The actions of the rogue federal judge in the Michael Flynn criminal case are an unprecedented and unconstitutional abuse of power that represent a “recipe for tyranny,” seven top senators, including the Senate Majority leader, told a federal court on Monday. In an amicus brief filed with the U.S. Court of Appeals for the District of Columbia, Sen. Tom Cotton (R-Ark.) blasted the refusal of Judge Emmet G. Sullivan to grant the Department of Justice’s motion to dismiss charges against Flynn. Sens. Mike Braun (R-Indiana), Kevin Cramer (R-North Dakota), Ted Cruz (R-Texas), Chuck Grassley (R-Iowa), Rick Scott (R-Florida), and Mitch McConnell (R-Kentucky) also signed the brief.
Sullivan’s actions violate the Constitution’s clear separation of powers on which branch of government may prosecute American citizens, the senators assert, citing the U.S. Constitution, quotes from Founding Fathers, and longstanding federal court precedent. According to the U.S. Constitution, the Executive Branch that houses the Department of Justice has the exclusive discretion to begin and to end a prosecution while the Judiciary has the power to decide cases or controversies. Just as the Executive cannot direct the Judiciary’s rulings, the Judiciary cannot direct the Executive’s prosecutorial decisions, the senators write.
No less than the former Chief Justice John Marshall described prosecutorial discretion as “‘an indubitable and a Constitutional power’ which permitted [the President] alone to determine . . . when to pursue and when to forego prosecutions,” the senators note, quoting the former chief justice from his time as a congressman. The senators reminded the court that Alexander Hamilton wrote in Federalist No. 78 that “while the Executive ‘holds the sword of the community,’ the Judiciary ‘can take no active resolution whatever’ because it has ‘neither Force nor Will, but merely judgment.'” They quote James Madison in Federalist No. 47 that “[a]lthough individual liberty has ‘nothing to fear from the judiciary alone,’ it has ‘everything to fear’ from the union of the judicial and executive powers—which is a recipe for ‘tyranny.'”
The amicus filed on behalf of the Republican senators provided a stark contrast to efforts from Democrat senators to threaten and intimidate federal judges into doing their bidding on politically sensitive cases. (See, e.g., “Senate Democrats’ unprecedented threat against the Supreme Court,” Washington Post, Sept. 3, 2019)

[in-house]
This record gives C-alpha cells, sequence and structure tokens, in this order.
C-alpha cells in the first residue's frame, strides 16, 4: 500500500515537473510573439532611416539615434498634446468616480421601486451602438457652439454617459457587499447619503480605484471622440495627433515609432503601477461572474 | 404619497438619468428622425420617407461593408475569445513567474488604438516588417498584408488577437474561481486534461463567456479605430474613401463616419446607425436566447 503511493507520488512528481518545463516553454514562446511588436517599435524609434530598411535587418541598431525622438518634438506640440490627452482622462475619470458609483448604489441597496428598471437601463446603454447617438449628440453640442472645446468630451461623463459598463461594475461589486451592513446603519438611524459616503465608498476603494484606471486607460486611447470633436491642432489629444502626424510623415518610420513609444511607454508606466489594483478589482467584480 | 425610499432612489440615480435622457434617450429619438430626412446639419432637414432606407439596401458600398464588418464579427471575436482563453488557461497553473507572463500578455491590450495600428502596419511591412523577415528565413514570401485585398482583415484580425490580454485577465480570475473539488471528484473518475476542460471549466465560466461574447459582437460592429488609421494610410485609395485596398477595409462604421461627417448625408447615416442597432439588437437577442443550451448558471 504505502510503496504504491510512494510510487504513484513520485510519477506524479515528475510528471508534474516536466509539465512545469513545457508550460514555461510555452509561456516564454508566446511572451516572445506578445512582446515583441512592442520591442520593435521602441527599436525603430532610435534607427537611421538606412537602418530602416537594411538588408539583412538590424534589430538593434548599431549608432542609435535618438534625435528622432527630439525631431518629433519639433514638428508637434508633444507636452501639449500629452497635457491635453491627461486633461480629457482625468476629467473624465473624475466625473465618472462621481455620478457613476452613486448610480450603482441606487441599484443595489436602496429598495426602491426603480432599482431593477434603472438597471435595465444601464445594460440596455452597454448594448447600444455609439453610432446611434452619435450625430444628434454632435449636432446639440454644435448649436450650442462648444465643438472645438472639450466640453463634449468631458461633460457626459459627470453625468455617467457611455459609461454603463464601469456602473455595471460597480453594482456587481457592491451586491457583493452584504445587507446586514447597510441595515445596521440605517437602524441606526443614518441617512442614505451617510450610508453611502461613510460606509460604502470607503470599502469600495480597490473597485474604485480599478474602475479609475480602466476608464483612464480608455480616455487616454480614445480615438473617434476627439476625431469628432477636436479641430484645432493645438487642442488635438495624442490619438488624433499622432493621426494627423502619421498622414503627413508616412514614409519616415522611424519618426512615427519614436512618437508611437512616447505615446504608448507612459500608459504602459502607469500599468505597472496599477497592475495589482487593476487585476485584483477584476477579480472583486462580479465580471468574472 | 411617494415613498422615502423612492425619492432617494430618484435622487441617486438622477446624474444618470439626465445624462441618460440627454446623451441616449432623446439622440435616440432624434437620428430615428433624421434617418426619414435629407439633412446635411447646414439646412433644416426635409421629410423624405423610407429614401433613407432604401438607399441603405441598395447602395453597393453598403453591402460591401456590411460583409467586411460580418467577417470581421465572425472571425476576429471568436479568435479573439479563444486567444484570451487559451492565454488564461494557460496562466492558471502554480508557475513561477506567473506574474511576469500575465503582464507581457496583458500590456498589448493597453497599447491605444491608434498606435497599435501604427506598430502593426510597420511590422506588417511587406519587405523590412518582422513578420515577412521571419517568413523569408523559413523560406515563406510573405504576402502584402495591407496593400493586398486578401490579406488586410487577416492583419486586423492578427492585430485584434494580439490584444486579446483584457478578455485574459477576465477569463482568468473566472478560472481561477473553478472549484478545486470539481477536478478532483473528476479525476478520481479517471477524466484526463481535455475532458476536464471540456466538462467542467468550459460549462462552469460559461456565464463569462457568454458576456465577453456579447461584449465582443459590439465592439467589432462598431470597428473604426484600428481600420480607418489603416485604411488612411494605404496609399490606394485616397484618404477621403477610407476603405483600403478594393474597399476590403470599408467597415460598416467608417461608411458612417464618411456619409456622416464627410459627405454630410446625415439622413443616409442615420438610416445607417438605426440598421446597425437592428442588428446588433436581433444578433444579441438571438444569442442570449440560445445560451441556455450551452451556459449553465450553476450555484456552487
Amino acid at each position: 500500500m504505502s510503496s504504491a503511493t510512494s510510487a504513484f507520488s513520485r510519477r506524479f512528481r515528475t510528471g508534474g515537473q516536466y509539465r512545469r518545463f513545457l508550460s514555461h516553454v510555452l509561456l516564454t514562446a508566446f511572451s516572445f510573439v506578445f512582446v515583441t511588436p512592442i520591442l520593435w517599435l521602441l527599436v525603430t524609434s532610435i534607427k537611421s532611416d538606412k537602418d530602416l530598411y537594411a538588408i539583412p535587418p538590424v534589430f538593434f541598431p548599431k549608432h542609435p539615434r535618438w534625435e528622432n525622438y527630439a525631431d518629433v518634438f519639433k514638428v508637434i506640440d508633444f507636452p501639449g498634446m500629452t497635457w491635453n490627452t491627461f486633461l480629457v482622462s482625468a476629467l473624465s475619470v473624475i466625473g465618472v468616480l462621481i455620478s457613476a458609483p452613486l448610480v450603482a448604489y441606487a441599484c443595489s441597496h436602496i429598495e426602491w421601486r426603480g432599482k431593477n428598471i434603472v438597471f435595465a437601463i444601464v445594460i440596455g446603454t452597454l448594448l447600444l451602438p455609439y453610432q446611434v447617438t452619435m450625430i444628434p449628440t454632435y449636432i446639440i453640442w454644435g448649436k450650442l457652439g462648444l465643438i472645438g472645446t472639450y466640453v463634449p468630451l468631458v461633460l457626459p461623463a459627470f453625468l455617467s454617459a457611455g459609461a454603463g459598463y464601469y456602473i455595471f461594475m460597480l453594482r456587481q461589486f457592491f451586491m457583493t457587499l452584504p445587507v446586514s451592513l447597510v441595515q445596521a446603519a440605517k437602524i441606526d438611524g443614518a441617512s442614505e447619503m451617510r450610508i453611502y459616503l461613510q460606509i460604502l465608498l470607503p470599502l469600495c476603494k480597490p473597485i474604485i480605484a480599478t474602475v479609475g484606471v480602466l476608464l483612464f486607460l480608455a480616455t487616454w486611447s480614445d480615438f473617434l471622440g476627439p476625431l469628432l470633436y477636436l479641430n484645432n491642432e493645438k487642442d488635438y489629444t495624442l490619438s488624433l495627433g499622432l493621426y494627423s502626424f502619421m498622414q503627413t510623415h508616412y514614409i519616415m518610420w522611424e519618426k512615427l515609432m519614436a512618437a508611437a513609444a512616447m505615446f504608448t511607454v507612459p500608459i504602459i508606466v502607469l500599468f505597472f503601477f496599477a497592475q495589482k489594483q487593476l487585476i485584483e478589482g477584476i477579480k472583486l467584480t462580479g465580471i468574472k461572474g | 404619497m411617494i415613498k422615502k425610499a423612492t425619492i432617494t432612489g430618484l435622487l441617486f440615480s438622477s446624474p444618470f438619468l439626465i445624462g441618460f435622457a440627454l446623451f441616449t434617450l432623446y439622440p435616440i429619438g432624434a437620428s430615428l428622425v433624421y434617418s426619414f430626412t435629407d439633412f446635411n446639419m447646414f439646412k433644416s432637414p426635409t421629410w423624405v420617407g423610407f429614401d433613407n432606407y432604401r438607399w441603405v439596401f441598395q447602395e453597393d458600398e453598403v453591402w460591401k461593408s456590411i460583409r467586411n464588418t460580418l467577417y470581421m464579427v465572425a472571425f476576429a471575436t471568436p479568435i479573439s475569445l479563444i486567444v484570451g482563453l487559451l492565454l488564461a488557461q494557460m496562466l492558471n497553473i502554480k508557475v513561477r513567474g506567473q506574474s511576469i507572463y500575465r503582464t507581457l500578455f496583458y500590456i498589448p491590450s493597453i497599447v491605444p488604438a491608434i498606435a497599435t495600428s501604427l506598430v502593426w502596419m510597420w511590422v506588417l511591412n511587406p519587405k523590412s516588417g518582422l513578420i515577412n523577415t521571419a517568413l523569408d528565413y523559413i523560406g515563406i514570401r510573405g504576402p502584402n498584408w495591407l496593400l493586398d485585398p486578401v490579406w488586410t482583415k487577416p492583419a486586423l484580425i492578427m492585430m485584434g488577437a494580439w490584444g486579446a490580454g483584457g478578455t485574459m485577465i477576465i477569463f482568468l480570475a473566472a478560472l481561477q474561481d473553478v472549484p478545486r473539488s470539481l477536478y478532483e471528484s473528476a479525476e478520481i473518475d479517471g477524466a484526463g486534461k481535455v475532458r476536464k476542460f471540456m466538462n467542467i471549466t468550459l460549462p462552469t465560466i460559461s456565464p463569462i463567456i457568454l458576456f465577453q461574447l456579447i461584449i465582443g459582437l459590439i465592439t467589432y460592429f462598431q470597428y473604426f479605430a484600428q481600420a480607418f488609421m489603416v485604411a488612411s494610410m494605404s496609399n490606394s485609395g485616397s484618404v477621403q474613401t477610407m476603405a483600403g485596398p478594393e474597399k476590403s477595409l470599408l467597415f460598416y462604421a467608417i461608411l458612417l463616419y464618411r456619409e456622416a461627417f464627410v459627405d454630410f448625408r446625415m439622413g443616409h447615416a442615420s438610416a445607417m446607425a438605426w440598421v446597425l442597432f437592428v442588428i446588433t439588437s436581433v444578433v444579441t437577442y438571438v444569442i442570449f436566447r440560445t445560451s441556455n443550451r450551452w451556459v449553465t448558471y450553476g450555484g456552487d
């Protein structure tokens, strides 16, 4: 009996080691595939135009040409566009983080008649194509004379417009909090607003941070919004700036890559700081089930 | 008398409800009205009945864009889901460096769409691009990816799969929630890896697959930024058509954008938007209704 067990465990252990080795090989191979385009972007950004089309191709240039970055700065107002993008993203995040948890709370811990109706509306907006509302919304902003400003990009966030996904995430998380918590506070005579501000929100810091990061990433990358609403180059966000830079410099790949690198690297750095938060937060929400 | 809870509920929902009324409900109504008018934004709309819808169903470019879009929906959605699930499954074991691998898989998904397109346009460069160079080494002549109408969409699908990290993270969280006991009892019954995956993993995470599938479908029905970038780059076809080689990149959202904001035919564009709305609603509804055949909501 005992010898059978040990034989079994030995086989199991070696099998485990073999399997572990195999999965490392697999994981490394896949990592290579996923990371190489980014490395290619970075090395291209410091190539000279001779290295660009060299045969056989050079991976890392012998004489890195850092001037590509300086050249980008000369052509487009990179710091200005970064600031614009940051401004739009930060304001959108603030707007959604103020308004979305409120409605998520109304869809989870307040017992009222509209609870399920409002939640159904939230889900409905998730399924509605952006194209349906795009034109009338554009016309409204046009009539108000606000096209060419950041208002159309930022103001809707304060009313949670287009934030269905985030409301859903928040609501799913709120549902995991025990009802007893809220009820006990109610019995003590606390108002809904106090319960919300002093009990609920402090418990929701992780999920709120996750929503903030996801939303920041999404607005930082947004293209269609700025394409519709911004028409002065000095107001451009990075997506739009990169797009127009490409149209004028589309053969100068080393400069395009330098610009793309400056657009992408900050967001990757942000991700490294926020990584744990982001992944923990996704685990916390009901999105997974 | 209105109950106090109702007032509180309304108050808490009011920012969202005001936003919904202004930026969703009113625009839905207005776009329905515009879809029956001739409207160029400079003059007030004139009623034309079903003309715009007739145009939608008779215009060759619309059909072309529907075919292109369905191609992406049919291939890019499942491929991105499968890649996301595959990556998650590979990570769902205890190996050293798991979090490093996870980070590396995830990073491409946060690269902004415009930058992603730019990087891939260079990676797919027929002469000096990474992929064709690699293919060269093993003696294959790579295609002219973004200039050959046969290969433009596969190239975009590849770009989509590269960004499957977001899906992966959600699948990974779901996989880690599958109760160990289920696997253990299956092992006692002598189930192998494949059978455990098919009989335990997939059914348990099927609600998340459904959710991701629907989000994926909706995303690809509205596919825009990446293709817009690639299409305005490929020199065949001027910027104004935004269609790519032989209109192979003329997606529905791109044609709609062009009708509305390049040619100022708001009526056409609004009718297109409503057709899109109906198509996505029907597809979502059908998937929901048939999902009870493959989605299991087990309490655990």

Sullivan’s refusal to dismiss the charges and instead appoint a shadow prosecutor stunned legal observers. Former federal prosecutor Andrew McCarthy described Sullivan’s actions “perverse,” “legally dubious,” and “unjust.”
Constitutional law professor Jonathan Turley wrote, “The Flynn case is fast becoming a case of gross judicial overreach as the court appears to assume both judicial and executive powers. Sullivan can disagree with the exercise of prosecutorial discretion, but he cannot substitute his own judgment for it.”
Judge Sullivan himself admitted in 2015 that judges were “ill-suited to review prosecutorial decisions.”
Sullivan took over the court’s handling of the Flynn matter in December 2017 after Judge Randolph Contreras recused himself from the case. Since then, Sullivan’s behavior has alarmed Flynn defenders as well as civil libertarians. Sullivan had previously referred to Flynn, a decorated military combat veteran, as a traitor who “sold out his country,” bizarrely accused Flynn’s attorney of plagiarism, and refused amicus briefs to be filed on Flynn’s behalf. Once the Department of Justice moved to dismiss charges due to government abuse and unlawful targeting of Flynn, Sullivan directed a shadow private prosecutor to file as an amicus against Flynn, despite the fact that the motion to dismiss Flynn’s case was supported by all parties to the case.
Many of these outside observers have noted United States v. Fokker Services, a unanimous ruling of the U.S. Court of Appeals that found a lower court has “no authority” to deny the Government’s motion to dismiss even if it disagrees with it. The senators’ amicus brief further notes “the Judiciary’s authority is ‘at its most limited’ when reviewing charging decisions, which by their nature involve judgment calls that the courts are ‘not competent to undertake.’”
The results of not failing to uphold the separation of powers, they say, would be disastrous and “entail systemic costs.” If the courts could intrude on this core prosecutorial function, they might also intrude on other prosecutorial decisions such as whether to grant immunity or trigger mandatory minimum sentences.
“[T]he extraordinary sequence of events that would ensue from those actions only underscore the need for immediate appellate intervention. To allow the possibility of such an experiment to proceed below would have grave consequences, which this Court should halt now,” they write.
If the case were allowed to proceed to sentencing, that “would raise the unconstitutional specter of a criminal defendant being sentenced with the judge assuming the dual role as court and prosecutor.”
The federal appeals court ordered the judge to respond to the writ of mandamus petition ordering dismissal of charges by close of business on June 1.